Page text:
This is a neat story about the fate of Truman's 1953 Chrysler New Yorker. Matthew Algeo wrote a book on Truman's 1953 journey in this car and was able to find out where this car ended up.
...at an event in Kansas City shortly after the book came out, I was approached by Carey Creason, an animal feed saleswoman from Kansas who insisted her father had bought Harry’s Chrysler back in the 1970s, and that the car was stored in a barn on her family’s farm. She showed me an old Polaroid of the car, which, I had to admit, looked a lot like Harry’s.
Last November, I visited the Creason farm to investigate. Ostensibly the family raises vegetables, hay, and horses, but their most conspicuous crop was vintage automobiles in every conceivable state of repair, which dotted the landscape.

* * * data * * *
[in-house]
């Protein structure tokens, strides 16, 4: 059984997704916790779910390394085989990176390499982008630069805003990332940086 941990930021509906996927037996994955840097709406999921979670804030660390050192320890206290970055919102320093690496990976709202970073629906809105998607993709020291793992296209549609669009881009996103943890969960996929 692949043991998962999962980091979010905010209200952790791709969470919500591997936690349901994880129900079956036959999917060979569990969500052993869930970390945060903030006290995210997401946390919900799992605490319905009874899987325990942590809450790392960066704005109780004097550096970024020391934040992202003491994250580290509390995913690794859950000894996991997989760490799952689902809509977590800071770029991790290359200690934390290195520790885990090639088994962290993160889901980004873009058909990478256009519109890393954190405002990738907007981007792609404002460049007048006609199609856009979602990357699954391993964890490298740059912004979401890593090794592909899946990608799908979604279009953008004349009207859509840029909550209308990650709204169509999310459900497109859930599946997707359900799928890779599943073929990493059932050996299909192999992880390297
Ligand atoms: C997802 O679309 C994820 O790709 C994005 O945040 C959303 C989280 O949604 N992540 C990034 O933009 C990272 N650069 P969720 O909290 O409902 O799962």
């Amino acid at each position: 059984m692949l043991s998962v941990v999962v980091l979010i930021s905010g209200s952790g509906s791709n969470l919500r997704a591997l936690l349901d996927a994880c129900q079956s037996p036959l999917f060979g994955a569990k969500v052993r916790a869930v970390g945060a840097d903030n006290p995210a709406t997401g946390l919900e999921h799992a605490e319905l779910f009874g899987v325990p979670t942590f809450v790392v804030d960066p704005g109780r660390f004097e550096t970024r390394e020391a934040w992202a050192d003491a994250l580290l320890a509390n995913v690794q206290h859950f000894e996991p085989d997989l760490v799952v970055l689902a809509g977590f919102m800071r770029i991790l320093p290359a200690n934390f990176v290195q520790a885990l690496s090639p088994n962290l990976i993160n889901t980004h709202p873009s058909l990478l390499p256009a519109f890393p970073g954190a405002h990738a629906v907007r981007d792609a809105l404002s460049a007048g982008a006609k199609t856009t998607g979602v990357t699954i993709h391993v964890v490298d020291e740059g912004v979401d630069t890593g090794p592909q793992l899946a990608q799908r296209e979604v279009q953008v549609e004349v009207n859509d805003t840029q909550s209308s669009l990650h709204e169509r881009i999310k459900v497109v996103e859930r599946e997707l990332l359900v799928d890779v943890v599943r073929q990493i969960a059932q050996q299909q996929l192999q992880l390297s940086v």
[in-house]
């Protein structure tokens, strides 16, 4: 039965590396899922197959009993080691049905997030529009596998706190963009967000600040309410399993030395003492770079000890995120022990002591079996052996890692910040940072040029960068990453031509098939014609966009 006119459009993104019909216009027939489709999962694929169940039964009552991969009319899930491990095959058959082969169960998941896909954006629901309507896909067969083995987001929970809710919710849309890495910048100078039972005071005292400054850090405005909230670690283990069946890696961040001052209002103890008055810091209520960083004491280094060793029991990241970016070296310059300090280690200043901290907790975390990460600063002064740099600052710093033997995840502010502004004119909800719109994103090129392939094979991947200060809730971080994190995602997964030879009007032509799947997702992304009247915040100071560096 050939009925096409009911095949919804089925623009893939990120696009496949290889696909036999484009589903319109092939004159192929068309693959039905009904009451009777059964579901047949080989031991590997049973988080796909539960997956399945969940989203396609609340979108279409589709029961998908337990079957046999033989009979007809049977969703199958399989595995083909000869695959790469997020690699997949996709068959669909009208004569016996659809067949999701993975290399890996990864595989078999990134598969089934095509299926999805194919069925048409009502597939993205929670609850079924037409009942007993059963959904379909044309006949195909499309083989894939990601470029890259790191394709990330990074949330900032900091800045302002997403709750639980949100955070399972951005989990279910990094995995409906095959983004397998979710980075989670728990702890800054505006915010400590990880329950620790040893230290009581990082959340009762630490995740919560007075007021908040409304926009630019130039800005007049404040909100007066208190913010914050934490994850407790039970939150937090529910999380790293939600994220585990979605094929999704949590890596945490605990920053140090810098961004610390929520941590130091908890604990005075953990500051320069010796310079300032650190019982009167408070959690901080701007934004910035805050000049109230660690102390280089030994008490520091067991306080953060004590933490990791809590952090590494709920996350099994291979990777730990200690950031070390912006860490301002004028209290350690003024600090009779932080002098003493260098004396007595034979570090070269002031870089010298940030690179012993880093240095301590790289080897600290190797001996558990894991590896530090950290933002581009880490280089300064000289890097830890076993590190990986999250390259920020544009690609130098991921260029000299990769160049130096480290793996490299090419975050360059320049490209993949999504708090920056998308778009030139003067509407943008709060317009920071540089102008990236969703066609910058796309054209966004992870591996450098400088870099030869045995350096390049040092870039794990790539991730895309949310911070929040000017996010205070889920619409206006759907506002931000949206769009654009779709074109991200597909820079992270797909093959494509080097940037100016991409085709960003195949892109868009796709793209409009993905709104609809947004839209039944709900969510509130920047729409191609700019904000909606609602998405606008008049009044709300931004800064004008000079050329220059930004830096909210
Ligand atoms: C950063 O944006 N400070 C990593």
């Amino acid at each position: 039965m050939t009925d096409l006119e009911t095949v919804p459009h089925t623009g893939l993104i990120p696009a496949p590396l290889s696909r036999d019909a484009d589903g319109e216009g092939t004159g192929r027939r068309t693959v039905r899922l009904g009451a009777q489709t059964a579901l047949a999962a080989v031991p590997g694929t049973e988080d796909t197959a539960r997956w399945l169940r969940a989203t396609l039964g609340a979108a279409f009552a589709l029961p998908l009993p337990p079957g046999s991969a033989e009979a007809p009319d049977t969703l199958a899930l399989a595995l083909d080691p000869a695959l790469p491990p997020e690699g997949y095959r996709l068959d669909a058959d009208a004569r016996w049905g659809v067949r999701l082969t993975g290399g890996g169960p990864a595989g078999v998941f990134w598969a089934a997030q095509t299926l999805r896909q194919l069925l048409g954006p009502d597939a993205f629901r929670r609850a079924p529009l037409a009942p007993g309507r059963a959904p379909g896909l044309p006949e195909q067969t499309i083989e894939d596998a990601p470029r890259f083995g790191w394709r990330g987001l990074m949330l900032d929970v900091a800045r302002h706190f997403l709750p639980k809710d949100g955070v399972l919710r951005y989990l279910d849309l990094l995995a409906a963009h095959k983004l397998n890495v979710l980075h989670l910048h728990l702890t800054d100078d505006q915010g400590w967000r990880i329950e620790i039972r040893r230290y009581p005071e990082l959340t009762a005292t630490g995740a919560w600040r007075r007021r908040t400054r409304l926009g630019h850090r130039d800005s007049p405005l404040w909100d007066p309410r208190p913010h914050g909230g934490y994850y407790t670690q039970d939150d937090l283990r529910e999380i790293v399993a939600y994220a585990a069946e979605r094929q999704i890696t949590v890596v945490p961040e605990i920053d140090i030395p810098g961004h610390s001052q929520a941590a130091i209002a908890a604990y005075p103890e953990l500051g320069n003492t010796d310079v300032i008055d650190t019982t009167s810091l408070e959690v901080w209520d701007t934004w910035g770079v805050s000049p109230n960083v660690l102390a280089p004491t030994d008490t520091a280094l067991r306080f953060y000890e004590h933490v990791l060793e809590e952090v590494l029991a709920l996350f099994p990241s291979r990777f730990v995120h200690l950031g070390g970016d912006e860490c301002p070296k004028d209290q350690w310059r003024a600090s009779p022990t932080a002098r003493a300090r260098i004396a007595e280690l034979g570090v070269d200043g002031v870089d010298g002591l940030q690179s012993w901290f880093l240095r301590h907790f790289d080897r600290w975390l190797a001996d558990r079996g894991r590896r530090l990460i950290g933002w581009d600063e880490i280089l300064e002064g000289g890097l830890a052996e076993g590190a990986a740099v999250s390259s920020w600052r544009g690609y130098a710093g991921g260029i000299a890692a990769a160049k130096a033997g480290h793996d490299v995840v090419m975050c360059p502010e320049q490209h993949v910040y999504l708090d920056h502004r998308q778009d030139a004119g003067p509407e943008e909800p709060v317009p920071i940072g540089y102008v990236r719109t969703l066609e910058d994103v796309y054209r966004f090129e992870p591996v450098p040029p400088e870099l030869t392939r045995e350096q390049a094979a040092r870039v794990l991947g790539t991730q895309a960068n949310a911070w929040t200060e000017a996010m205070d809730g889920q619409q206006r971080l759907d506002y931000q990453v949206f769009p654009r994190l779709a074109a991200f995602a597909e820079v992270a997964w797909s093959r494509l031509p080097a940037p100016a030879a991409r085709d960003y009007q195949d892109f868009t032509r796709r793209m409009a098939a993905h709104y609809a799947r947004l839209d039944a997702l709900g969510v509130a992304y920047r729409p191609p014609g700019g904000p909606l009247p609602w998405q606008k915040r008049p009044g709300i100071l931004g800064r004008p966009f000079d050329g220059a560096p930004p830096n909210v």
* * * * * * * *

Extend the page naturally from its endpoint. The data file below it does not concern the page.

...And there it was, a battered car parked headfirst against a wall at the back of the barn. It clearly was not in driving condition. The headlights were broken, the body was badly rusted, the tires were flat, and the trunk was caved in. Still, there was no doubt that this was a 1953 Chrysler New Yorker.
But was it Harry’s?
Carey opened a manila file folder she’d brought with her and removed a yellowing piece of paper. It was the original title to the vehicle, which listed the owner as Harry S. Truman of Independence, Missouri.
The title also noted the vehicle’s serial number: 7232332.
I walked over to the car and, with some difficulty, pulled open the driver’s door. Attached to the doorframe was a small rectangular metal plate: “VEHICLE NO. 7232332.”
Bingo! It was Harry’s car.
So what will happen to this old car?
Carey told me she doesn’t know what her family will eventually do with the car. The cost of restoring it is prohibitive. But she assured me that, ultimately, the family will find a buyer who will appreciate and honor the car’s historic lineage. In a small way, this battered Chrysler connects her family to Harry Truman, and she would like to preserve that connection.